Consumer advocates are warning state insurance commissioners that they risk sacrificing state-based consumer protections if they support a Senate bill in its current form.
The advocates were responding to a letter from state insurance regulators to the bill’s sponsor regarding the proposed health care legislation.
The bill that is raising concern is S.B. 1955, The Health Insurance Marketplace Modernization and Affordability Act of 2005. It was introduced in November 2005 by Sen. Michael Enzi, R-Wyo., who is chairman of the Senate’s Health, Education, Labor and Pension Committee.
The bill seeks short- and long-term solutions to health care availability, including a provision that would allow businesses and trade associations to band their members together and offer group health insurance coverage on a national or statewide basis.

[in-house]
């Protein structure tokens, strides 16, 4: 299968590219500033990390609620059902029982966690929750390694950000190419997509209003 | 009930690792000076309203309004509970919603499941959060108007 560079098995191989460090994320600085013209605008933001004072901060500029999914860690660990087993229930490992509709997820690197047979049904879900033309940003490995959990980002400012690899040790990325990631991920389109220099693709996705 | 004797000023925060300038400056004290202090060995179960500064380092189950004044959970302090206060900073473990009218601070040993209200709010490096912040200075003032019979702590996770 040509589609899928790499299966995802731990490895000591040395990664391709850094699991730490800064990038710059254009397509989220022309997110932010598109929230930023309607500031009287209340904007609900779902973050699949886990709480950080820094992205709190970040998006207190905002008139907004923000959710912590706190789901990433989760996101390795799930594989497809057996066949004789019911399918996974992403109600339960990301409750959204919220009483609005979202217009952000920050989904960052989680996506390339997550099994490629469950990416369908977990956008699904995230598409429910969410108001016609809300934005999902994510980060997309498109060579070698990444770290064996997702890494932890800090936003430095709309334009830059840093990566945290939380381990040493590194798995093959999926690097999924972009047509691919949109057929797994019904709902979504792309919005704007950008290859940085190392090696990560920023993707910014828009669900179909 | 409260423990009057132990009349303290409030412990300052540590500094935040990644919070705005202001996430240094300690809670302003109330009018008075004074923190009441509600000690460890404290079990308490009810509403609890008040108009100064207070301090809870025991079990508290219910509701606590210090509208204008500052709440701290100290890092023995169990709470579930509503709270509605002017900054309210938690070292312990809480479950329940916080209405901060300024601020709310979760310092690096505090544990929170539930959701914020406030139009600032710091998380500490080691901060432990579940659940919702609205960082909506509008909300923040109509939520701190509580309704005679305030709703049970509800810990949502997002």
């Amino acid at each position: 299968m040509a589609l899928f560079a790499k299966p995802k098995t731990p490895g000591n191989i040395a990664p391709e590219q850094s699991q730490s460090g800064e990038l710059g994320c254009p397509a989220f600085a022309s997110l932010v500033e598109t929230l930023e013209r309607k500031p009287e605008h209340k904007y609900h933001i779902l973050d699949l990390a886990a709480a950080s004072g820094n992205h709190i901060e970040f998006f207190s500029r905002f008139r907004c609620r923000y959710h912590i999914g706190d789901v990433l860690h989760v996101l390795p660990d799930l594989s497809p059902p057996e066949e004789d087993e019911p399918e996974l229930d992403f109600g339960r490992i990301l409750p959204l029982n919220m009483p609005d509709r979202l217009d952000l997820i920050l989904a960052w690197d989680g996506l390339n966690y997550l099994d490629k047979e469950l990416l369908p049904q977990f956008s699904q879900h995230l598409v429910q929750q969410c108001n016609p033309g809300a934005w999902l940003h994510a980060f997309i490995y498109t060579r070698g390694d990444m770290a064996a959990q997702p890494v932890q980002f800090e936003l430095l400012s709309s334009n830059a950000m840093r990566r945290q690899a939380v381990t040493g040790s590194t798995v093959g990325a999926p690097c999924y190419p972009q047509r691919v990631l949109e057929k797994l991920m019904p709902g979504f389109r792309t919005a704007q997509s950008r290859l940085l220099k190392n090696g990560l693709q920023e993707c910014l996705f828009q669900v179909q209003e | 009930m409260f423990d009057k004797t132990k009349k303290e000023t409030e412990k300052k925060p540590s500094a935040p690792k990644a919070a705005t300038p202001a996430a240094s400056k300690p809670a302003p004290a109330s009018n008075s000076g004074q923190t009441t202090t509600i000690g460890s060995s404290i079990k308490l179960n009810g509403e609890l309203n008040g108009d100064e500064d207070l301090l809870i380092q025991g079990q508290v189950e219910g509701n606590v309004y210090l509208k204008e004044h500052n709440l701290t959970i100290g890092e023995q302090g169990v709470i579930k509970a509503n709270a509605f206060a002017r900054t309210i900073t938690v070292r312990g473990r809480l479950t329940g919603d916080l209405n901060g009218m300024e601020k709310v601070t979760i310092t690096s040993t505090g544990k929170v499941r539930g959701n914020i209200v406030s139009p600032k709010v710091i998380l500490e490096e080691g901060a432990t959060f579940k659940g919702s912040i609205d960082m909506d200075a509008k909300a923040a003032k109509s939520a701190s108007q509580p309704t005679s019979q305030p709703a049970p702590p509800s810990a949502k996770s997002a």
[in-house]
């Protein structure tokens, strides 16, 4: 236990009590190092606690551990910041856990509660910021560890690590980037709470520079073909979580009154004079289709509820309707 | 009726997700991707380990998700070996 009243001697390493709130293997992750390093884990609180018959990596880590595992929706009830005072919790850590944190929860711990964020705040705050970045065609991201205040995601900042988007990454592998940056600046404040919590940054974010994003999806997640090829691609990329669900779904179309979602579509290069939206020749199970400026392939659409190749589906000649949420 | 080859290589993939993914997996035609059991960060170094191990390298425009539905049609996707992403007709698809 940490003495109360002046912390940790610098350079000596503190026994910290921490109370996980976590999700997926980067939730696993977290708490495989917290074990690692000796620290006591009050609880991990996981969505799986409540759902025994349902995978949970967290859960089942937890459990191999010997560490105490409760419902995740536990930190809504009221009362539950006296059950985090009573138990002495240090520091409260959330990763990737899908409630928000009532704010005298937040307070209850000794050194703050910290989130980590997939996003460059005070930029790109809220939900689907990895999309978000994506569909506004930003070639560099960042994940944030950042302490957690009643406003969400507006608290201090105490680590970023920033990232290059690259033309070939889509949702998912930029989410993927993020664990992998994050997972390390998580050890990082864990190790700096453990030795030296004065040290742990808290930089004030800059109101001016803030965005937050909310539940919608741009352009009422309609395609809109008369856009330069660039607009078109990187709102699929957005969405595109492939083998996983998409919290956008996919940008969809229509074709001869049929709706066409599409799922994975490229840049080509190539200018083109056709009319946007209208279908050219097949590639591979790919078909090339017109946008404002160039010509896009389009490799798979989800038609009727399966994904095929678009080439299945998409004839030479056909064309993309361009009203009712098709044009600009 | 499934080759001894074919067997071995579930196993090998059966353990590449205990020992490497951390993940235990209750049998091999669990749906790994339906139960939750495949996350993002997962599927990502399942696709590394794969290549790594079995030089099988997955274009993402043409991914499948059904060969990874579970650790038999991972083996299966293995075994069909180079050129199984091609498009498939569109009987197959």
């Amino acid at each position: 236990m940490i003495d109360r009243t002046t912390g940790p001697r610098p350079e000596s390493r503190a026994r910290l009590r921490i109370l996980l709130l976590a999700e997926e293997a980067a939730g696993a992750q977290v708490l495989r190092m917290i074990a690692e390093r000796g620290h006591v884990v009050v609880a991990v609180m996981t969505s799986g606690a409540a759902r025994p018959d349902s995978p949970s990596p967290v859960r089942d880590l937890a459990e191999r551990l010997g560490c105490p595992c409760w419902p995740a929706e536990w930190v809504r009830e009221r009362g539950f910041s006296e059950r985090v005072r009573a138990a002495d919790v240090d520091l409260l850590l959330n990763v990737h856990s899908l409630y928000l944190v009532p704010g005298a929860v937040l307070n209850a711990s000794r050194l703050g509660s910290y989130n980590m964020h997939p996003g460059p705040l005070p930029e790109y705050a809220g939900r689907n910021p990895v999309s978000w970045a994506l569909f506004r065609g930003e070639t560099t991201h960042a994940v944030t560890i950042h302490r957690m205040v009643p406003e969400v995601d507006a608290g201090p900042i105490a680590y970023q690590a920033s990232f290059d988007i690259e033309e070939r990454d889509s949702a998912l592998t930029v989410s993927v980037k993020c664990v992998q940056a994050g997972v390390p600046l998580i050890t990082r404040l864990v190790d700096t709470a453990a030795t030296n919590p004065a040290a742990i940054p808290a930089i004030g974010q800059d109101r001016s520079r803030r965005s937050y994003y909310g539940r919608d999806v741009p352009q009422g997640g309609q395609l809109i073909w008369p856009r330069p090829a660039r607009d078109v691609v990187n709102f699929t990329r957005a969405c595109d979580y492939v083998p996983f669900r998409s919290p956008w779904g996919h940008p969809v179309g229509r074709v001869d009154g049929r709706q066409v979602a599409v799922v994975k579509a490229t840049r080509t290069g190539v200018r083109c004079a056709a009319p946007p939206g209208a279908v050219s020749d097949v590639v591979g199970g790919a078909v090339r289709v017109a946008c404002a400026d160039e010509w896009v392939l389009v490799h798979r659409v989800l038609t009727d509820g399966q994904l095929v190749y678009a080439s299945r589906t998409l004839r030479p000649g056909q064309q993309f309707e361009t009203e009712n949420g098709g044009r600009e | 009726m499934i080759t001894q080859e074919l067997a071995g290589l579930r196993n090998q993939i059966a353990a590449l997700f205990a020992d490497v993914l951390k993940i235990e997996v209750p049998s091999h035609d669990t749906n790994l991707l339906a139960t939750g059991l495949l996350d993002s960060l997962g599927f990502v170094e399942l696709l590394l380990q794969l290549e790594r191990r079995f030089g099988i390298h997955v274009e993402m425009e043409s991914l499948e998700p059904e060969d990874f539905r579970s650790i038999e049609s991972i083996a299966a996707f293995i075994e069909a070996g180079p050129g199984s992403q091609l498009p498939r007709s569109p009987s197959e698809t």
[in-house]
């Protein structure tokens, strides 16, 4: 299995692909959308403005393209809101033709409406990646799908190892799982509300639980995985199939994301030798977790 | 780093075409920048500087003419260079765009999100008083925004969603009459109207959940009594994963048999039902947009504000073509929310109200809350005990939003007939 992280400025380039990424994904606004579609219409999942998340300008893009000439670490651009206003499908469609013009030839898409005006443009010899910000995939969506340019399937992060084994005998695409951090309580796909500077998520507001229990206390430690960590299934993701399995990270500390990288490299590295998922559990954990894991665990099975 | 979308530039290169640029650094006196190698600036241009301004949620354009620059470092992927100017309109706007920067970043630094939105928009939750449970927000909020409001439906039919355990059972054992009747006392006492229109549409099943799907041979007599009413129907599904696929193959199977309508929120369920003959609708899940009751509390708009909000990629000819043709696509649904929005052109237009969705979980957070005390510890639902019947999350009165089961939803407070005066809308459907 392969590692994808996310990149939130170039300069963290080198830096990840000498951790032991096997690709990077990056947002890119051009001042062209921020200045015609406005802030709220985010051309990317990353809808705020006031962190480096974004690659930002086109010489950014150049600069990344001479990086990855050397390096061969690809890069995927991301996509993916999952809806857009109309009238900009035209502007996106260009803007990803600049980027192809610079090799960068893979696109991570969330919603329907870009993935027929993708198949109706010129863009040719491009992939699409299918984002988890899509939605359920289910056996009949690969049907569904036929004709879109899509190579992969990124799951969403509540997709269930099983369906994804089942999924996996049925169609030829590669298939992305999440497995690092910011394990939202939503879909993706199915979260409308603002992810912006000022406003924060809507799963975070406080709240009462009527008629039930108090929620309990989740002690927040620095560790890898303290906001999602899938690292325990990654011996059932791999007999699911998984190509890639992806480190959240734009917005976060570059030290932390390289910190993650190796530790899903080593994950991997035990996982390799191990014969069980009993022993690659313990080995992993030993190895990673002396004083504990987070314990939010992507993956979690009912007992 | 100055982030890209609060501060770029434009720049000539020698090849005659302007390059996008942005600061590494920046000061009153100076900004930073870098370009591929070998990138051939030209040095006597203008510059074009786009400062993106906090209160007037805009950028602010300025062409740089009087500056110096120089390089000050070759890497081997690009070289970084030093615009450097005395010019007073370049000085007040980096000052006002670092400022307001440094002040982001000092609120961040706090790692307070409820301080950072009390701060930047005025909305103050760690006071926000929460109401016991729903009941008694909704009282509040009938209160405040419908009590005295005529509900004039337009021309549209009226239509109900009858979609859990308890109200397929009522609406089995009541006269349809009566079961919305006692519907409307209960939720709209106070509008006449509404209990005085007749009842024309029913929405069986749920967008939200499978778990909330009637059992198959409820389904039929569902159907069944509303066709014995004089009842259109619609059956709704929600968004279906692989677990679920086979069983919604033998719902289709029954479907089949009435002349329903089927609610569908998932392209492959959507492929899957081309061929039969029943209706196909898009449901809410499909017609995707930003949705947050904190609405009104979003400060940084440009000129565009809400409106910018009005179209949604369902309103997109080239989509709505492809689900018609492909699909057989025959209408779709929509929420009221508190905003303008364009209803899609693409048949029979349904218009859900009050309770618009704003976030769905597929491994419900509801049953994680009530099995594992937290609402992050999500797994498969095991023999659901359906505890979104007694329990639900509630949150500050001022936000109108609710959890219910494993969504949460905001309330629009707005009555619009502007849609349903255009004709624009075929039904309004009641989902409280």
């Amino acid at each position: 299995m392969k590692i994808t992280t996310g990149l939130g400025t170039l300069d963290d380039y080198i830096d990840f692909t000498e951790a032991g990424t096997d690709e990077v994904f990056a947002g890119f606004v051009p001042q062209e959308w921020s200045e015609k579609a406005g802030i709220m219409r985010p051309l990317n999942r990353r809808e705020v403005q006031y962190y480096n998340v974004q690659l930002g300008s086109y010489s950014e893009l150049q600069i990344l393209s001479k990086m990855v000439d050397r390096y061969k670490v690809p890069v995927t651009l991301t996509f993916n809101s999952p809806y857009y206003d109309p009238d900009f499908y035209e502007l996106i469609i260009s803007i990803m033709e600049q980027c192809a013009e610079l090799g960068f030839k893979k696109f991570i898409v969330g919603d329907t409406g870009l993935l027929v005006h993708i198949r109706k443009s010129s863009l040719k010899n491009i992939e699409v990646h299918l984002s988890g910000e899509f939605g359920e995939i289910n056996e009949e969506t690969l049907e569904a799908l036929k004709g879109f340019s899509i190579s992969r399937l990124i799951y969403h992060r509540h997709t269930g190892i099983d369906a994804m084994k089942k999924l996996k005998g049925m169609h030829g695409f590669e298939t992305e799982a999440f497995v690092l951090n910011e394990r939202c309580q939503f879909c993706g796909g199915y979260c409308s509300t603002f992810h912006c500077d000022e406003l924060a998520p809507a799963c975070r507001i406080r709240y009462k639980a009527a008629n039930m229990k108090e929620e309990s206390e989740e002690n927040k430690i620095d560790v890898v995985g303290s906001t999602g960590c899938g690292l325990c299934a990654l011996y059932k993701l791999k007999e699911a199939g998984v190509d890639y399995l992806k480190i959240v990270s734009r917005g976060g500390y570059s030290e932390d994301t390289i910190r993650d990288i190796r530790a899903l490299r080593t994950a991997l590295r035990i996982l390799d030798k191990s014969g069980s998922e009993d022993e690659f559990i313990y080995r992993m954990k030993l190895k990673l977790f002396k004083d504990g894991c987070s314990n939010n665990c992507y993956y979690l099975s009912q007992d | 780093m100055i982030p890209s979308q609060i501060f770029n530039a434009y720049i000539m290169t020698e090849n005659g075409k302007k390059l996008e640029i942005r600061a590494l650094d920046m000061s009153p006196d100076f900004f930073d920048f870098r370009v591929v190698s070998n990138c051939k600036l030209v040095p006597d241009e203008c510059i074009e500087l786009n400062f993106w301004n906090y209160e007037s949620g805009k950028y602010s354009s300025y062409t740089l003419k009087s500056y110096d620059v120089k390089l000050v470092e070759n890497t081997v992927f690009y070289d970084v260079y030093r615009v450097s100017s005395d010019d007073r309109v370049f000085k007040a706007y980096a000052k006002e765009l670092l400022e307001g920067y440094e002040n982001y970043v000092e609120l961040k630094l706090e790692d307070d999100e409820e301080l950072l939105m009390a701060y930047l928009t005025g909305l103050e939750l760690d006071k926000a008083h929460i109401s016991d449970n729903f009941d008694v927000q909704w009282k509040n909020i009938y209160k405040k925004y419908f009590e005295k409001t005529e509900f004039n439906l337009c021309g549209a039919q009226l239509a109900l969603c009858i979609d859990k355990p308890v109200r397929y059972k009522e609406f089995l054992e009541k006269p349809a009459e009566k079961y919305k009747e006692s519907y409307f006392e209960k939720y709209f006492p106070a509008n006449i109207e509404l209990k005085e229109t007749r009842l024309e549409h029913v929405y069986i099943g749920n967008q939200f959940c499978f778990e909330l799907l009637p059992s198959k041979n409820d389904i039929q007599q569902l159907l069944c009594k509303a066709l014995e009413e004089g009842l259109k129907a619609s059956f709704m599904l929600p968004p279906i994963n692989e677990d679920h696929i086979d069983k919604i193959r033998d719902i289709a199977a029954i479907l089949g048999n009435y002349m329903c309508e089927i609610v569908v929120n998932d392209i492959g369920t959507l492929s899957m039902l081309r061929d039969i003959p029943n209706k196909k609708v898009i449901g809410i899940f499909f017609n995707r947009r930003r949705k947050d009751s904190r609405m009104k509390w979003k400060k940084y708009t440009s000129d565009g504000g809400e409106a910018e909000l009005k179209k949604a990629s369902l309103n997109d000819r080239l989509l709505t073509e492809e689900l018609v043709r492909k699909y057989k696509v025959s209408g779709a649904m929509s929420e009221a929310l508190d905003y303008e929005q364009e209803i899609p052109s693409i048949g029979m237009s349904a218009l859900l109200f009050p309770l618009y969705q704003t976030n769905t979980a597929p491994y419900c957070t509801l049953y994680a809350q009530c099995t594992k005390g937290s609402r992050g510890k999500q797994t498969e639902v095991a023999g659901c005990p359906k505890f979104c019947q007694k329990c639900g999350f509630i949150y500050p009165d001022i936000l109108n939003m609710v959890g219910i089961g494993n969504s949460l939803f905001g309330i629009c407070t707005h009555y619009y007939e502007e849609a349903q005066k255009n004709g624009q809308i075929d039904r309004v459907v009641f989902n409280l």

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During the consumer liaison session of the winter meeting of the National Association of Insurance Commissioners last month, funded consumer representatives raised concern over a letter sent to Enzi by the NAIC.
The letter, dated Nov. 7, 2005, thanks Enzi for “working with the NAIC to seek real solutions for employers who want to provide access to health care for their employees.”
It notes the NAIC’s opposition to association health plans, citing “…fragmentation of the market, cherry picking of risk, plan failures and increased fraud.” The letter also warns that the establishment of AHPs would lead to “higher premiums for most small businesses and a false sense of security for employees and their families, especially those with the greatest health care needs.”
But the letter also notes Enzi’s efforts to find an alternative to AHPs and cites “noteworthy improvements” in draft legislation that “do not allow associations to self-fund and those that preserve state oversight of the plans.”
The concept that state oversight would be preserved was one that was challenged by Mila Kofman, an NAIC funded consumer representative and an assistant research professor with Georgetown University.